Hapuna Course, Hole #1, par 4
The first hole of a golf course is usually a straightforward affair. This makes sense (wait a hole or two before applying the screws), but the late, great Arnold Palmer decided to go against the grain at Hapuna. This first green is sneaky uphill, and the ledge on which it resides has no qualms about kicking the short shot back towards whence it came. Start the round by trying to be long and using more club to reach the green then you think. Another shrewd Palmer choice: showing us the extinct Kohala Range that defines this corner of the Big Island.
Hapuna Course, Hole #12, par 4
With the big ocean framing the isolated kiawe tree and the surging topography and spotlighted bunkers skillfully framing the green, #12 at Hapuna is one of the stateliest holes on the course. Moreover, the effect exerted on approach shots by this clever shaping is almost magnetic. A large bunker borders the left front of the green and another borders the right. Shots hitting the green will move from left to right even though the green appears level. On many days wild goats like this part of the pasture.
Hapuna Course, Hole #16, par 3
Golfers love short, downhill par threes. The shot is so inviting. The birdie beckons. However, the best short holes offer a challenge, and #16 at Hapuna has two: the front edge that falls straight down, and the often strong wind, either the trades from behind or the onshore, which will blow straight toward you. Club selection has to be precise. If it isn't, that birdie just flew away.
Mauna Kea Course, Hole #3, par 3
Golfers love long, tough par threes if they look like #3 at Mauna Kea. Designer Jones knew this would be the postcard hole; it's greatness is self-evident. Every seaside course now tries to match this icon. Some come close, none surpass it. In winter, whales breeching just off to the left are also, suddenly, self-evident. And while we're at it, one self-evident tip: take more than enough club.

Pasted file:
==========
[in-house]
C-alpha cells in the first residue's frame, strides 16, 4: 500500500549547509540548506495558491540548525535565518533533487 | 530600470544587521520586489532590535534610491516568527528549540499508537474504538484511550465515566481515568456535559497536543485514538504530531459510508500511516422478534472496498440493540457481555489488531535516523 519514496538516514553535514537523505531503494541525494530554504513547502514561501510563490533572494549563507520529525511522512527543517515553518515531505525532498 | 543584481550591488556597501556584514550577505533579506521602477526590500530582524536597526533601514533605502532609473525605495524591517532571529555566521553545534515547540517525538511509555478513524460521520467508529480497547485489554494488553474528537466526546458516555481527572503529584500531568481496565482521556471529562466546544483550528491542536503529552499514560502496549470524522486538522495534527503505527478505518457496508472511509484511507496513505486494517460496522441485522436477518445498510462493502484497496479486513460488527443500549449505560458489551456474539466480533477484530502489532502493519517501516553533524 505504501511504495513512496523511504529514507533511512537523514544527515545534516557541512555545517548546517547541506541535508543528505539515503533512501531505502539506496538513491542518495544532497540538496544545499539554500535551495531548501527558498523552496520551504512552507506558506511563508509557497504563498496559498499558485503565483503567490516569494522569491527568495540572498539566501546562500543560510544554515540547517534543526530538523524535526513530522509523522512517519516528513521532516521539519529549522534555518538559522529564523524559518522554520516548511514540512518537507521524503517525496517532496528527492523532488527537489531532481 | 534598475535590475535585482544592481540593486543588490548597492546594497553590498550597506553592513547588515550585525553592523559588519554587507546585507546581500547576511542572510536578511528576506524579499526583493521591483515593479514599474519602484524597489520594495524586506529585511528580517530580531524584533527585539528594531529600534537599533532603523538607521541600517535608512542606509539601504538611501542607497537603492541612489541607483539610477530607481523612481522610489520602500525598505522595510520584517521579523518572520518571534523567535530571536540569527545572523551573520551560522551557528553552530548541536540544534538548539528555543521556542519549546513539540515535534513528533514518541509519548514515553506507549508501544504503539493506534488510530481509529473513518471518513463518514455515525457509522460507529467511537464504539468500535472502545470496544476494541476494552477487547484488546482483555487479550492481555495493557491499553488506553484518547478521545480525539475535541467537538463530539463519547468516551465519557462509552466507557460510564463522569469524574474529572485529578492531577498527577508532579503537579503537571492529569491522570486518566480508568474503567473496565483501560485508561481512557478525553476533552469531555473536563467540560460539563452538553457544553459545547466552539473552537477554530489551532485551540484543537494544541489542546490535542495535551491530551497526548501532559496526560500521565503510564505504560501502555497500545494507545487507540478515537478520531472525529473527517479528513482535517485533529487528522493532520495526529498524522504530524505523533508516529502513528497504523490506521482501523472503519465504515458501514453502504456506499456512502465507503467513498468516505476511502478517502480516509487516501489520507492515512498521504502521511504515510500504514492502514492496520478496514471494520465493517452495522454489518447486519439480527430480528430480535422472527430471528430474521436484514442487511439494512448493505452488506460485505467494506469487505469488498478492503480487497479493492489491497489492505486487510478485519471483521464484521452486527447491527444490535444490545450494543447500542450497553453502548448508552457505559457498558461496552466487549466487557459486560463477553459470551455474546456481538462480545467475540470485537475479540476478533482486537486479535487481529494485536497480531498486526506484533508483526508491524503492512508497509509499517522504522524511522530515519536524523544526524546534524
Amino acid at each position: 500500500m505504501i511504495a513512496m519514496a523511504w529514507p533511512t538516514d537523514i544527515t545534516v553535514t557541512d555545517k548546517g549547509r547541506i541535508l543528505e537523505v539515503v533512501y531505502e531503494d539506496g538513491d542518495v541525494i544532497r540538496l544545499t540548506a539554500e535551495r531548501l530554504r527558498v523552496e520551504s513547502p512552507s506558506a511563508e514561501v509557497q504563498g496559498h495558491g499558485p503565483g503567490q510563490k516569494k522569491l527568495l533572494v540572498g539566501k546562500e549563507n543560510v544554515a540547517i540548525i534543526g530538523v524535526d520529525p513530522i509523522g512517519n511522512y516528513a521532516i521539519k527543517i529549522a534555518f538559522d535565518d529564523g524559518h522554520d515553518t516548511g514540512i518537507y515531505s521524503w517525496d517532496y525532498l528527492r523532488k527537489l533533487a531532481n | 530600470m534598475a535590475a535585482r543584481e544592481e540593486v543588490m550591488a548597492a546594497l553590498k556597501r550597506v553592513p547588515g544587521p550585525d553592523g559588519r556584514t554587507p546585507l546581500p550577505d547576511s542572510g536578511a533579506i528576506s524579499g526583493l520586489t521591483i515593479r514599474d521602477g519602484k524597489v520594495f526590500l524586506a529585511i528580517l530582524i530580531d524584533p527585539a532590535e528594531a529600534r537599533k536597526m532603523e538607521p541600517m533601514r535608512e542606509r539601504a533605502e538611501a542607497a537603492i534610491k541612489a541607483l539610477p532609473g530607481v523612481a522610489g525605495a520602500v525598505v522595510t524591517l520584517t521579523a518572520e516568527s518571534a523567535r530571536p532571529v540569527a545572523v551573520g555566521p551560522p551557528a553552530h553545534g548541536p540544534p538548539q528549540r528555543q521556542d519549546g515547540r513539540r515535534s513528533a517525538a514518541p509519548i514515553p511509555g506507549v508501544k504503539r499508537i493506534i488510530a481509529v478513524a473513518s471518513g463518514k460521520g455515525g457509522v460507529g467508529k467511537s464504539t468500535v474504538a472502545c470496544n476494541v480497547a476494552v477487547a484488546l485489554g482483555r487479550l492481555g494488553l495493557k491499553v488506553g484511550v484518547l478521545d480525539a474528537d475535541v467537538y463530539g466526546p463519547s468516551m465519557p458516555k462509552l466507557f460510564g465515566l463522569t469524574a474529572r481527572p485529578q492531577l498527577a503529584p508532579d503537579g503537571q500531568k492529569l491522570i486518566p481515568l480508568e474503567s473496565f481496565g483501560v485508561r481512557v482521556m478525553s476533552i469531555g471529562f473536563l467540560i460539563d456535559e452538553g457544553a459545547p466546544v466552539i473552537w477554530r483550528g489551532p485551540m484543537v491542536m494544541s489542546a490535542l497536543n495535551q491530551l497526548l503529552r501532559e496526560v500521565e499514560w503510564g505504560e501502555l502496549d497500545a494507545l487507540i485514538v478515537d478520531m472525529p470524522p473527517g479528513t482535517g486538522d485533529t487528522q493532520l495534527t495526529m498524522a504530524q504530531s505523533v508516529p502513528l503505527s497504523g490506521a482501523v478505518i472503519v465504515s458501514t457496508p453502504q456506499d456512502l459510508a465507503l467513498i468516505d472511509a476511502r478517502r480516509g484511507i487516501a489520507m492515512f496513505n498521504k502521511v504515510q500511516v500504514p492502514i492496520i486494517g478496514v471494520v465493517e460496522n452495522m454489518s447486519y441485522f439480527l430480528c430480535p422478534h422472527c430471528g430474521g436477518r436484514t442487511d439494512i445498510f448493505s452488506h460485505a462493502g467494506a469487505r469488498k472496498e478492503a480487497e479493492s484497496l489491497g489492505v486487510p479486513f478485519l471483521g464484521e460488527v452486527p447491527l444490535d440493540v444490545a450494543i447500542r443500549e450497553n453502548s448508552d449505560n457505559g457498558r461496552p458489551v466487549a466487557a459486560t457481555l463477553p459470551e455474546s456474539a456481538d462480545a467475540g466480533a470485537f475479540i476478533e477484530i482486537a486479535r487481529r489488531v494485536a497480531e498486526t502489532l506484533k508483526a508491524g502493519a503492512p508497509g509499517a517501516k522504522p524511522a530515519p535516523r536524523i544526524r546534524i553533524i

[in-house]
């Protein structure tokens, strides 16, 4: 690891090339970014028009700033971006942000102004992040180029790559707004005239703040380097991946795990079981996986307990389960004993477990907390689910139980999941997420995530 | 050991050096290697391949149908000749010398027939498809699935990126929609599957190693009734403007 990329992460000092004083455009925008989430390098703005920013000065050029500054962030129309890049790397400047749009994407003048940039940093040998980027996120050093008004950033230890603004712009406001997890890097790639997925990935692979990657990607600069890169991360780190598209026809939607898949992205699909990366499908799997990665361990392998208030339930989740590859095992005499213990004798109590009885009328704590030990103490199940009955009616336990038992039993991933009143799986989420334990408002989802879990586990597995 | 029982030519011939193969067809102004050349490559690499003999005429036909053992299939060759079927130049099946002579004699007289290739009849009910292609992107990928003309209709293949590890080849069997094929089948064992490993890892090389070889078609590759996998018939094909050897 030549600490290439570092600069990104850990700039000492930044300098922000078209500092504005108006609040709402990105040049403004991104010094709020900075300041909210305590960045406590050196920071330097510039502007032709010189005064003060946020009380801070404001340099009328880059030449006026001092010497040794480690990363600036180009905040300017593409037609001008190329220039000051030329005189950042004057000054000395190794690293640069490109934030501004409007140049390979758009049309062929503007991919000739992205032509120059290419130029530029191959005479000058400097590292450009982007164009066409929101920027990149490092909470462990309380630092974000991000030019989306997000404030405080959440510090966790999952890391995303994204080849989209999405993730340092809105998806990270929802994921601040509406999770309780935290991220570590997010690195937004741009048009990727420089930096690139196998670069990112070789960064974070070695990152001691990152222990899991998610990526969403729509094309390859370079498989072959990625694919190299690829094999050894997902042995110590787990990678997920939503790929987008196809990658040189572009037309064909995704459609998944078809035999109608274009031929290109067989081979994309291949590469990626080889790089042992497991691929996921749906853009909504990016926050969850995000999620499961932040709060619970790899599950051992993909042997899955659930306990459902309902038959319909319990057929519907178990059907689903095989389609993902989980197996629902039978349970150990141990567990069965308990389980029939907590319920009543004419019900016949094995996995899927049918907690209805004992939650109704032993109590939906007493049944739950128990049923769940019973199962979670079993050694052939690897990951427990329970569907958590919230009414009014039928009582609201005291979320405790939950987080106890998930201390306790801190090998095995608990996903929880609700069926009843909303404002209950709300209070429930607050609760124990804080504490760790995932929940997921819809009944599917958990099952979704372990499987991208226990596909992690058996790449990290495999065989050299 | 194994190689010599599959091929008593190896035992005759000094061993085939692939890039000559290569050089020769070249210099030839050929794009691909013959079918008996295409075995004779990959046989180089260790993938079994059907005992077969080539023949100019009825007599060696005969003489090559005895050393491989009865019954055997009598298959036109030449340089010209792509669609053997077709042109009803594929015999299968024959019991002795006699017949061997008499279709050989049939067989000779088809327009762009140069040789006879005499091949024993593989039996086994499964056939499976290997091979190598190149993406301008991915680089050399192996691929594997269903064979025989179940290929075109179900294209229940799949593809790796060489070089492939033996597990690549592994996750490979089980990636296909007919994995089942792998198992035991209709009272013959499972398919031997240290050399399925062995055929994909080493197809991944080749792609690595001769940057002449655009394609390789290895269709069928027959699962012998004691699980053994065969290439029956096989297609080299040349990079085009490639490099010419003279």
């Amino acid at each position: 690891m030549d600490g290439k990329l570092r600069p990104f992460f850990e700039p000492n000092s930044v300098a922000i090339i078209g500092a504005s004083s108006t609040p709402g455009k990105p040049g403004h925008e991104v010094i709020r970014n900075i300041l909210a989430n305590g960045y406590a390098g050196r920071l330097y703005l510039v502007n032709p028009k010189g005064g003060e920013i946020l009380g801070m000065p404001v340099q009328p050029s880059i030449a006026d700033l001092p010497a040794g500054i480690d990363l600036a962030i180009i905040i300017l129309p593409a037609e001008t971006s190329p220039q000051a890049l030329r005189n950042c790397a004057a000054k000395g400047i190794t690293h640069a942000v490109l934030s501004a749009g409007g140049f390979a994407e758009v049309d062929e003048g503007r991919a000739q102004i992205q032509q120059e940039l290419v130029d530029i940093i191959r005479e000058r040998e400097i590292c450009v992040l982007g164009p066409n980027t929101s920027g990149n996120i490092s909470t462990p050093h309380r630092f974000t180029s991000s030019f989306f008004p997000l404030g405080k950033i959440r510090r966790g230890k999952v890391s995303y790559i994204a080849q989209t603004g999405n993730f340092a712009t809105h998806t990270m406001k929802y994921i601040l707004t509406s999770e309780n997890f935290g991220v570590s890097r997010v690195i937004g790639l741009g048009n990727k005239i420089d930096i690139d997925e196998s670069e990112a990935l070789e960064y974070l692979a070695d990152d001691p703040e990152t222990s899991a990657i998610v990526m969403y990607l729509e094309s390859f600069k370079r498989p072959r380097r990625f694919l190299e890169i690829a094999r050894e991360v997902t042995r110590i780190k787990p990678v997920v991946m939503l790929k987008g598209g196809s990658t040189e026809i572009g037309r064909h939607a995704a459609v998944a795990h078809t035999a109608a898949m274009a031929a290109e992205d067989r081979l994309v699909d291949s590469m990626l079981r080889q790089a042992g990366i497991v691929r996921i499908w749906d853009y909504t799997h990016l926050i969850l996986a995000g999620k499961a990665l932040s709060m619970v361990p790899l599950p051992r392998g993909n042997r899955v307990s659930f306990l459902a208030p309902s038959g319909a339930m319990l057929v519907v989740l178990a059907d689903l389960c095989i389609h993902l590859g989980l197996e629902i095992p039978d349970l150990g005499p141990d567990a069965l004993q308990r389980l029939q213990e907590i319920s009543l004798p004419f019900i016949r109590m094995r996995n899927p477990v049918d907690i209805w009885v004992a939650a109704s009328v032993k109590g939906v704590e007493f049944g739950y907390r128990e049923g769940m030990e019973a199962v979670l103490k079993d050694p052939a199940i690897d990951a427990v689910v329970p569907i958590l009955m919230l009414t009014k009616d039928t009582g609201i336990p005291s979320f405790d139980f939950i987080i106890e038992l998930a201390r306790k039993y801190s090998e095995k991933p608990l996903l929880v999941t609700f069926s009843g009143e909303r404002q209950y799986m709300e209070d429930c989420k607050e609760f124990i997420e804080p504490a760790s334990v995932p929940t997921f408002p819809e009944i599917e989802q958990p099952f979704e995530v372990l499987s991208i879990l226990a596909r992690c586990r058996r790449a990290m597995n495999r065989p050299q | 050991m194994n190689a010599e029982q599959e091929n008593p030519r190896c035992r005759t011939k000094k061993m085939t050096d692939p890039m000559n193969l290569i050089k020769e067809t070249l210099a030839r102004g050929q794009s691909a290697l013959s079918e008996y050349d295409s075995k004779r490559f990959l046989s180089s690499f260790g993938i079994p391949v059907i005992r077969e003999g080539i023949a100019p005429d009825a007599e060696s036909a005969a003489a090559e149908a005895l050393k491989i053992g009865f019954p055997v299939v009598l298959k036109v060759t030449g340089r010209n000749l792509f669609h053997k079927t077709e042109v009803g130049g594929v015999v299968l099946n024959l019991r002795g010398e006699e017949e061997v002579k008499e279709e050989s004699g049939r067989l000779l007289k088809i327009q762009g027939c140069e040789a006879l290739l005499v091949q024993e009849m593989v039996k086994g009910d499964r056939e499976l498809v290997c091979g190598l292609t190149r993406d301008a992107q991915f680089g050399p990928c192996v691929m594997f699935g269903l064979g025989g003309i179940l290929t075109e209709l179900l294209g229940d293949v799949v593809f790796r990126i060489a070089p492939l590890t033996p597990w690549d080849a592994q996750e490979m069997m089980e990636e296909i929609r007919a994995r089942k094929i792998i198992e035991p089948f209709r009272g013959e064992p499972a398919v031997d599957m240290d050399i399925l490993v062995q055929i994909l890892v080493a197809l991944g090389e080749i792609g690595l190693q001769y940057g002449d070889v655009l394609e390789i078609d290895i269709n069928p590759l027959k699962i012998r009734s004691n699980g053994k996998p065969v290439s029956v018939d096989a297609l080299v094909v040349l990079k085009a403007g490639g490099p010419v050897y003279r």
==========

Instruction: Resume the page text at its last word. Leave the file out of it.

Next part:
Mauna Kea Course, Hole #11, par 3
On the other side of the Mauna Kea resort from the iconic third hole is #11, also an oceanside par three but with a totally different spirit. This time the ocean is behind your target, safely out of the way. Scattered trees direct our view down to the green and that blue water beyond. Four bunkers are scattered about casually. Surely they mean no harm. It's all so peaceful, at least until your tee shot isn't straight enough.
Mauna Kea Course, Hole #13, par 4
The drive on #13 at Mauna Kea simply must avoid the pits and bunkers beside the fairway if there's any hope for par. This is an intimidating hole from this point forward. The uphill green is fronted with multiple bunkers in which your next shot must carry to the green. Two good excellent shots will have earned their reward. Anything less is bogeyland.
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